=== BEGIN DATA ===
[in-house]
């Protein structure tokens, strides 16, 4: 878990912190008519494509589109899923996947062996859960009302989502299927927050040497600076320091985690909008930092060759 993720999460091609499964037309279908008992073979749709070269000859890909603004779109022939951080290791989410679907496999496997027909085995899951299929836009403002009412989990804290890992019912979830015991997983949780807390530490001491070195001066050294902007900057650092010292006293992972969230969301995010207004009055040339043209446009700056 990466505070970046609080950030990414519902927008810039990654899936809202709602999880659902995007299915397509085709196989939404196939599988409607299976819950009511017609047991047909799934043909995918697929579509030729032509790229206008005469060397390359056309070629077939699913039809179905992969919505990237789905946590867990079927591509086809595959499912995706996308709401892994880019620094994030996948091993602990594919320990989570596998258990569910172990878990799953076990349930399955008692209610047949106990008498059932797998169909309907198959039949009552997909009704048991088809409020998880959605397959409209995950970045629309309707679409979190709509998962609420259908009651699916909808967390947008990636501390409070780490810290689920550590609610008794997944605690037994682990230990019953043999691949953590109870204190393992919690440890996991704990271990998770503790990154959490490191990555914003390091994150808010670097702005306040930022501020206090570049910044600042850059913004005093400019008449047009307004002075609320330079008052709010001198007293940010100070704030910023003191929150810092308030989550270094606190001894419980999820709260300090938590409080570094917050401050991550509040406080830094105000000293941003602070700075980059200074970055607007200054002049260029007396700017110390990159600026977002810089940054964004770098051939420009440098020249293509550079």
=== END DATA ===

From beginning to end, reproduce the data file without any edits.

[in-house]
């Protein structure tokens, strides 16, 4: 878990912190008519494509589109899923996947062996859960009302989502299927927050040497600076320091985690909008930092060759 993720999460091609499964037309279908008992073979749709070269000859890909603004779109022939951080290791989410679907496999496997027909085995899951299929836009403002009412989990804290890992019912979830015991997983949780807390530490001491070195001066050294902007900057650092010292006293992972969230969301995010207004009055040339043209446009700056 990466505070970046609080950030990414519902927008810039990654899936809202709602999880659902995007299915397509085709196989939404196939599988409607299976819950009511017609047991047909799934043909995918697929579509030729032509790229206008005469060397390359056309070629077939699913039809179905992969919505990237789905946590867990079927591509086809595959499912995706996308709401892994880019620094994030996948091993602990594919320990989570596998258990569910172990878990799953076990349930399955008692209610047949106990008498059932797998169909309907198959039949009552997909009704048991088809409020998880959605397959409209995950970045629309309707679409979190709509998962609420259908009651699916909808967390947008990636501390409070780490810290689920550590609610008794997944605690037994682990230990019953043999691949953590109870204190393992919690440890996991704990271990998770503790990154959490490191990555914003390091994150808010670097702005306040930022501020206090570049910044600042850059913004005093400019008449047009307004002075609320330079008052709010001198007293940010100070704030910023003191929150810092308030989550270094606190001894419980999820709260300090938590409080570094917050401050991550509040406080830094105000000293941003602070700075980059200074970055607007200054002049260029007396700017110390990159600026977002810089940054964004770098051939420009440098020249293509550079």